I am approaching machine learning and I want to ask you some questions, hoping that they do not sound too trivial.
I have a pretty small dataset with $n \simeq 500$ observations and about $p \simeq 20$ non-ordered categorical features. My aim is to perform binary classification. (I mainly will use the R package caret).

In my case, how do I know what are the possible binary classification models to choose and try?
More in detail, should I have to exclude any model a priori, due to the fact, for example, that my features are categorical or due to dimensions?
Once I have a list of possible models to try, how do I know how to encode categorical features?

I appreciate any books, links or articles suggestions to study in deep that; thanks!

  • $\begingroup$ Seems sensible to start with a binomial GLM, using the base glm function. $\endgroup$
    – user19904
    Commented Dec 1, 2022 at 10:05

1 Answer 1


It's always useful to have a simple baseline model such as a logistic regression (possibly in its penalized LASSO/elastic net form), in which categories you want to deal with are either dummy-coded fixed effects, or perhaps instead random effects (also makes it easier to deal with new unseen categories later on). I'd start there. Additionally, make sure to have a good evaluation approach to see what models really improve vs. what is overfitting (e.g. good cross-validation, plans for prospective evaluation on new data).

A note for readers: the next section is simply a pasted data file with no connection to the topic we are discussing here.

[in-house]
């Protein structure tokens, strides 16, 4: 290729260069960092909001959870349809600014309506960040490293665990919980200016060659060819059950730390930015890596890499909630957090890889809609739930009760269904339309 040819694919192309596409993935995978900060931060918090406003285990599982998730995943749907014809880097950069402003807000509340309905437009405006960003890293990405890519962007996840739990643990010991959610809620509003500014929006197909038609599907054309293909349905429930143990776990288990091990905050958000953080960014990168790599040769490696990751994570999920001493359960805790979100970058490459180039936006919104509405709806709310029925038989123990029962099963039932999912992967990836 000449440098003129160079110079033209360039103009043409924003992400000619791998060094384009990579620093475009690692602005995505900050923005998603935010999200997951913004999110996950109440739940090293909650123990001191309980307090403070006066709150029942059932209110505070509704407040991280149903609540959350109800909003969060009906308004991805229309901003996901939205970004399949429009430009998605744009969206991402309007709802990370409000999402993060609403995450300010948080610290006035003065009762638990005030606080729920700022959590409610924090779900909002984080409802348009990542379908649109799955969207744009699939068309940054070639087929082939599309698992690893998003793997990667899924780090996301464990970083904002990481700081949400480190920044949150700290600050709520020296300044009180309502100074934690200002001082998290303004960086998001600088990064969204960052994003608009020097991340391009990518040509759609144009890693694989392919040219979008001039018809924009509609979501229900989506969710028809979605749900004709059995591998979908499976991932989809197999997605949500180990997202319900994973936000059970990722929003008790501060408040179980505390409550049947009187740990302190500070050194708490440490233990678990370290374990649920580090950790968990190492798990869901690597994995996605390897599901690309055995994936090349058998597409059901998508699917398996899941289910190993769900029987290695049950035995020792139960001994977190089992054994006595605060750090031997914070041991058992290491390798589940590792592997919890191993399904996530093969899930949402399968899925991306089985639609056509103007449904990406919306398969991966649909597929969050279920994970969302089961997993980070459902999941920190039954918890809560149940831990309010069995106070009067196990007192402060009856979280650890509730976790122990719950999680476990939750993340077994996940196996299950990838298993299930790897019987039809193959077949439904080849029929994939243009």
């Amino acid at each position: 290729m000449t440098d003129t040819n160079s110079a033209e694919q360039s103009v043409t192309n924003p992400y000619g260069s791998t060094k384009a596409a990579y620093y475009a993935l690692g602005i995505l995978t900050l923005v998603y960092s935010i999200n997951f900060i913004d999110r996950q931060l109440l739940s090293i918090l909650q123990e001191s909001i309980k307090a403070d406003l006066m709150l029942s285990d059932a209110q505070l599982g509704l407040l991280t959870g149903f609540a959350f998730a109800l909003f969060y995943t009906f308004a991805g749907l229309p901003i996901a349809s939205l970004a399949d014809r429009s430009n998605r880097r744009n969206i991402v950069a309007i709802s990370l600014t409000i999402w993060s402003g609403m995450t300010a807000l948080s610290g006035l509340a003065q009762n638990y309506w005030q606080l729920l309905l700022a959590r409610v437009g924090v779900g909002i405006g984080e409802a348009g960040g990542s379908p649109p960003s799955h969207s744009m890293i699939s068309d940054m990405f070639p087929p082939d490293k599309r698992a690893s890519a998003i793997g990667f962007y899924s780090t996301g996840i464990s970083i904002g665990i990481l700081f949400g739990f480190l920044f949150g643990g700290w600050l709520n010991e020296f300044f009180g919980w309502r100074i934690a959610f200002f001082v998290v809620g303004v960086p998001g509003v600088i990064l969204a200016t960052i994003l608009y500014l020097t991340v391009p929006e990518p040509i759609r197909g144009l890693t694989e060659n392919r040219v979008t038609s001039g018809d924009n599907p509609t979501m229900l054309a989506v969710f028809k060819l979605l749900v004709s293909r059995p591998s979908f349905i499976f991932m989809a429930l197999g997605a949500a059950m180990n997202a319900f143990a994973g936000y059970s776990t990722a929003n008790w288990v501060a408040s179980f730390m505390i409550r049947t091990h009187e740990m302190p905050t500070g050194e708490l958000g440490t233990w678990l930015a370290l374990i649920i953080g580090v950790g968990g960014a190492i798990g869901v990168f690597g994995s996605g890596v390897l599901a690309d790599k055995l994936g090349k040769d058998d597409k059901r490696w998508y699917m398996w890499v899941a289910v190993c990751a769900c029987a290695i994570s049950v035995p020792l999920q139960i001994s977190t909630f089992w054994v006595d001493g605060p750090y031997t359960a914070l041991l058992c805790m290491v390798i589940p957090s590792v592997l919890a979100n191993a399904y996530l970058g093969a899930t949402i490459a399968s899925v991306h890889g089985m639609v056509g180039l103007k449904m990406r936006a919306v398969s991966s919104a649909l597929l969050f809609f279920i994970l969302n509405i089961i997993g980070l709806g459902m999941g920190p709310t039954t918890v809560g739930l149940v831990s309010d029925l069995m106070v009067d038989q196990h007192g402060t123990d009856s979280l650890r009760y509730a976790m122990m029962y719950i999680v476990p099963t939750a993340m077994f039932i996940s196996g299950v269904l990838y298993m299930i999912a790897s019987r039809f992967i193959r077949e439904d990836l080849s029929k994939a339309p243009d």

Thereafter, there are a lot of things you can try. Even algorithms that do not naturally deal with categorical data can of course do so e.g. via target encoding (which can be done even for algorithms that have ways of dealing with categories, some algorithms even effectively do a form of target encoding in the background such as catboost, while you could look at random effects for categories in random effects logistic regression as a form of it, too). Other algorithms like neural networks have explicit ways of dealing with categories such as embedding layers (you can also try to use the outputs of embedding layers as inputs for other algorithms in order to represent categories) - with many categories (think problems like predicting which of the thousands of films the hundred thousands of users of a streaming platform would like, or representing products users might buy on an online platform) embedding layers tend to be one of the best performing approaches and neural networks become extremely competitive with other approaches (this may be less the case in your low dimensional case). I don't think I would a-priori exclude any particular algorithm, some might just need more regularization/shrinkage (e.g. very few layers + very few neurons per layer + weight decay for neural networks) in order to not overfit on such a small dataset.

In terms of reading material, I would look at what people tend to do in Kaggle competitions. Some good introductory reading is e.g. Kaggle competition GM Thakur's book, the Kaggle book, the book on the fast.ai course and there's an excellent How to Win a Data Science Competition: Learn from Top Kagglers course on coursera.org (but that's currently inaccessible, if you have not already enrolled, due to the association of the course with Moscow university).


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